MAHOPAC, N.Y. - The Carmel Police Benevolent Association (PBA) has filed a grievance with the state contending that the Putnam County Sheriff’s Department should not be given dedicated patrols within the town of Carmel, effectively shelving current contract talks between the union and the town.

The Town Board reached an agreement last month with the Sheriff’s Department that provides the town with a patrol car dedicated to a particular sector of the community (the town is divided into three sectors).

Town Board members say that the addition of the sheriff’s patrol is meant to supplement the existing Carmel PD patrols and would not impact personnel decisions for the department. They say it would merely give the chief more flexibility in scheduling and help better control overtime. But the police union doesn’t view it that way and filed a grievance with the New York State Public Employees Relation Board (PERB).

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“They (the sheriff’s department) took a piece of the town—they took a third of the town,” said Sgt. John Dearman, president of the Carmel PBA. “They don’t do that in any other town. They are using the sheriff’s department to do our jobs—road patrols and investigations. The PBA does not see it as supplementing our department, but taking away.”

Dearman emphasized that the union has no problem with the sheriff’s department operating in Carmel and Mahopac, but said it shouldn’t get a dedicated sector of the town to patrol.

“We welcome the sheriff’s department; we are OK with it and need it most of the time,” he said. “We just feel they shouldn’t get a third of the town. They shouldn’t be assigned a specific sector. It should be done the same as other towns [in Putnam County]. If they are closer to a call, then they can take it and they can supplement [the Carmel PD] in the proper way.”

Councilman John Lupinacci, who has acted as the Town Board liaison during contract negotiations between the town and the police union, said the grievance has stalled the current talks because the decision on the grievance could impact the town’s finances.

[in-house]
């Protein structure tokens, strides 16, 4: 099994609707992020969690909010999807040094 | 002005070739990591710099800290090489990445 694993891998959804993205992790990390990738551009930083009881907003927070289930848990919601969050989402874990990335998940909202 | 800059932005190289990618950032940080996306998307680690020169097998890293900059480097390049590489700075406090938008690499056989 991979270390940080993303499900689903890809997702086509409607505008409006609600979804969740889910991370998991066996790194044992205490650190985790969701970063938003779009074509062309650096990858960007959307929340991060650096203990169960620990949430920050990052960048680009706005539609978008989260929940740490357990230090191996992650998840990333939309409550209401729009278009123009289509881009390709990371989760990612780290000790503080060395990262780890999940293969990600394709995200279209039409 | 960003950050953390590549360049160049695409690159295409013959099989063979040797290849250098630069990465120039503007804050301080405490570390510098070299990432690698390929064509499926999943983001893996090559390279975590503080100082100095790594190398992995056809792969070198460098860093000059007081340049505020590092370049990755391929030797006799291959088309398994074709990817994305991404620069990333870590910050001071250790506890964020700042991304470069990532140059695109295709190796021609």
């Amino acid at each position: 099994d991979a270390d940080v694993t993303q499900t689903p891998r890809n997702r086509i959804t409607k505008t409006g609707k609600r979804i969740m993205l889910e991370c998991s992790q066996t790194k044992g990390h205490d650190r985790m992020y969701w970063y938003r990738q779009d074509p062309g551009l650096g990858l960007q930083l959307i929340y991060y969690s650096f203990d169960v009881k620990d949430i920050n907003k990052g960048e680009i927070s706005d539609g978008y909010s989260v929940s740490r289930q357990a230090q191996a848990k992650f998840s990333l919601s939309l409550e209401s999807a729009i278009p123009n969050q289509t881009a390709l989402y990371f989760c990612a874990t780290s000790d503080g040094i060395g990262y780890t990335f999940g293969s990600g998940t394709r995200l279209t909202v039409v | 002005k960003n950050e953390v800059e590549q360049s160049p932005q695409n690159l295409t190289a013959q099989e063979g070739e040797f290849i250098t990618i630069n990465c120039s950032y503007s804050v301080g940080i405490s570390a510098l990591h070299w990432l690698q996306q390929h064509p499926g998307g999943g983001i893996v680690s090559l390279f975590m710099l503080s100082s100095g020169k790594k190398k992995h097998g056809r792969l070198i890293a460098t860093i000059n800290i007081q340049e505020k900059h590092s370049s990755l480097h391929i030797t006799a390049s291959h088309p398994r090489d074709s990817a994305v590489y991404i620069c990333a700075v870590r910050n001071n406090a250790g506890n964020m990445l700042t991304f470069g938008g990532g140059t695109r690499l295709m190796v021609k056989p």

The two sides were in the process of retroactively negotiating a collective bargaining agreement for 2015 as well as for this year and perhaps beyond.

“If they (the union) are victorious with the grievance we will have to start thinking about other ways to control expenditures,” he said. “If we have to add more officers (to make up for the loss of the sheriff’s patrols), which we really can’t afford, then we would have to ask for more healthcare contributions and lower salary increases. Overtime would go through the roof with the sheriff out of the equation and we would have to hire four to six officers to equate what the sheriff is providing. That’s key.”

The cost of those extra officers, Lupinacci said, would cost the town approximately $300,000 initially and as much as $1 million within the next five years.

The councilman noted that before the agreement with the sheriff’s department was made, Carmel PD had four, sometimes five, cars on patrol.

“So right now we have four Carmel cars, one or two from the sheriff, and one from the state police,” he said. “That means we have six or seven cop cars total on patrol in Carmel. If they win [the grievance] that will go down back to four. How does that benefit the taxpayer?”

Lupinacci said the sheriff’s department has always had a presence in the town and it’s never been the exclusive domain of the Carmel Police Department.

“The sheriff’s department has patrolled in Carmel for years,” he said. “They have detectives and investigators in the town of Carmel; tickets have been written in the town of Carmel by sheriff’s deputies. They’ve always had a presence here. So why does the PBA believe that have exclusive rights to police the town of Carmel? If you go to the Putnam County charter, the sheriff’s department has the right to provide law enforcement throughout Putnam County and the state police can do it in any town or village in New York.”

Lupinacci said the Town Board continues to support the Carmel PD and has no intention of dismantling the agency.

“We keep buying supplies and adding resources and we are hiring two new officers,” he said. “There is nothing negative here except the union isn’t getting its way. This (the sheriff’s patrols) is a win/win situation. But they disagree that it’s a win.”

Dearman said he believes the grievance filed with PERB over the sheriff’s patrols and the current contract negotiations are unrelated and shouldn’t be an excuse to halt contract talks.

“It’s two separate things; one has nothing to do with the other,” he said. “We sent them [a contract proposal] by email and we haven’t heard back.”

Lupinacci said the union’s recent written proposal didn’t jibe with what the two sides had previously discussed in person.

“We had agreed verbally about a good starting point and that includes six points,” Lupinacci said, declining to reveal what those specific points were. “But their proposal contained only two of those six points. I scratched my head and wondered what happened to our verbal agreement. It seems like we take one step up and then two steps back.”

Dearman said his union was more than willing to head back to the bargaining table. But Lupinacci said the town will have to wait until PERB renders its decision on the grievance. Once that’s done, however, the councilman said he would be open to negotiating a long-term contract.